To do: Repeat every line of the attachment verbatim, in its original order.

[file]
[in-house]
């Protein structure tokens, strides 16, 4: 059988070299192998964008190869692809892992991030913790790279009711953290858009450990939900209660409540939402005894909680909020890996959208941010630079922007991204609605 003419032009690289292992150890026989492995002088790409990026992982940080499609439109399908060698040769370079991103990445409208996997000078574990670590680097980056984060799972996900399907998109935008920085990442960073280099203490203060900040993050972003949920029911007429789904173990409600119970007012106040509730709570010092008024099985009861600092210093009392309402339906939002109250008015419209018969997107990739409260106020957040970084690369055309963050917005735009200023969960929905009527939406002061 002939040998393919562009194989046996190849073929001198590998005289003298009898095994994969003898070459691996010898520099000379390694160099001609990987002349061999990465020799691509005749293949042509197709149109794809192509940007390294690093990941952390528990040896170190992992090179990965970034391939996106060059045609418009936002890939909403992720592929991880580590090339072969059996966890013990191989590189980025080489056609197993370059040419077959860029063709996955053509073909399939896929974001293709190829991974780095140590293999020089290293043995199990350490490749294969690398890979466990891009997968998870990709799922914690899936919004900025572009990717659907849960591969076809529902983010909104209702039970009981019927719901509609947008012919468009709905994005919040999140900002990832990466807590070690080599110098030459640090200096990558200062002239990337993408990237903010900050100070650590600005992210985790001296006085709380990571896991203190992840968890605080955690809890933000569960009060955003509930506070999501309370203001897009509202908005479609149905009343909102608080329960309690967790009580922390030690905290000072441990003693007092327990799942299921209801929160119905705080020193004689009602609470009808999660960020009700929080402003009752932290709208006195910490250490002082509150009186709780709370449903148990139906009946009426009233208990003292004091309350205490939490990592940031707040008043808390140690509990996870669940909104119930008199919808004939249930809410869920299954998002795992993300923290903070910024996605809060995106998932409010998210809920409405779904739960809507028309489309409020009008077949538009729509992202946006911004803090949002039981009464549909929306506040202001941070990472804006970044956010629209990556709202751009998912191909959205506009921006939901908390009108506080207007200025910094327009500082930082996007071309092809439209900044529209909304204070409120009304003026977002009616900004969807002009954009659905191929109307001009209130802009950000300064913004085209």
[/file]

[in-house]
């Protein structure tokens, strides 16, 4: 059988070299192998964008190869692809892992991030913790790279009711953290858009450990939900209660409540939402005894909680909020890996959208941010630079922007991204609605 003419032009690289292992150890026989492995002088790409990026992982940080499609439109399908060698040769370079991103990445409208996997000078574990670590680097980056984060799972996900399907998109935008920085990442960073280099203490203060900040993050972003949920029911007429789904173990409600119970007012106040509730709570010092008024099985009861600092210093009392309402339906939002109250008015419209018969997107990739409260106020957040970084690369055309963050917005735009200023969960929905009527939406002061 002939040998393919562009194989046996190849073929001198590998005289003298009898095994994969003898070459691996010898520099000379390694160099001609990987002349061999990465020799691509005749293949042509197709149109794809192509940007390294690093990941952390528990040896170190992992090179990965970034391939996106060059045609418009936002890939909403992720592929991880580590090339072969059996966890013990191989590189980025080489056609197993370059040419077959860029063709996955053509073909399939896929974001293709190829991974780095140590293999020089290293043995199990350490490749294969690398890979466990891009997968998870990709799922914690899936919004900025572009990717659907849960591969076809529902983010909104209702039970009981019927719901509609947008012919468009709905994005919040999140900002990832990466807590070690080599110098030459640090200096990558200062002239990337993408990237903010900050100070650590600005992210985790001296006085709380990571896991203190992840968890605080955690809890933000569960009060955003509930506070999501309370203001897009509202908005479609149905009343909102608080329960309690967790009580922390030690905290000072441990003693007092327990799942299921209801929160119905705080020193004689009602609470009808999660960020009700929080402003009752932290709208006195910490250490002082509150009186709780709370449903148990139906009946009426009233208990003292004091309350205490939490990592940031707040008043808390140690509990996870669940909104119930008199919808004939249930809410869920299954998002795992993300923290903070910024996605809060995106998932409010998210809920409405779904739960809507028309489309409020009008077949538009729509992202946006911004803090949002039981009464549909929306506040202001941070990472804006970044956010629209990556709202751009998912191909959205506009921006939901908390009108506080207007200025910094327009500082930082996007071309092809439209900044529209909304204070409120009304003026977002009616900004969807002009954009659905191929109307001009209130802009950000300064913004085209």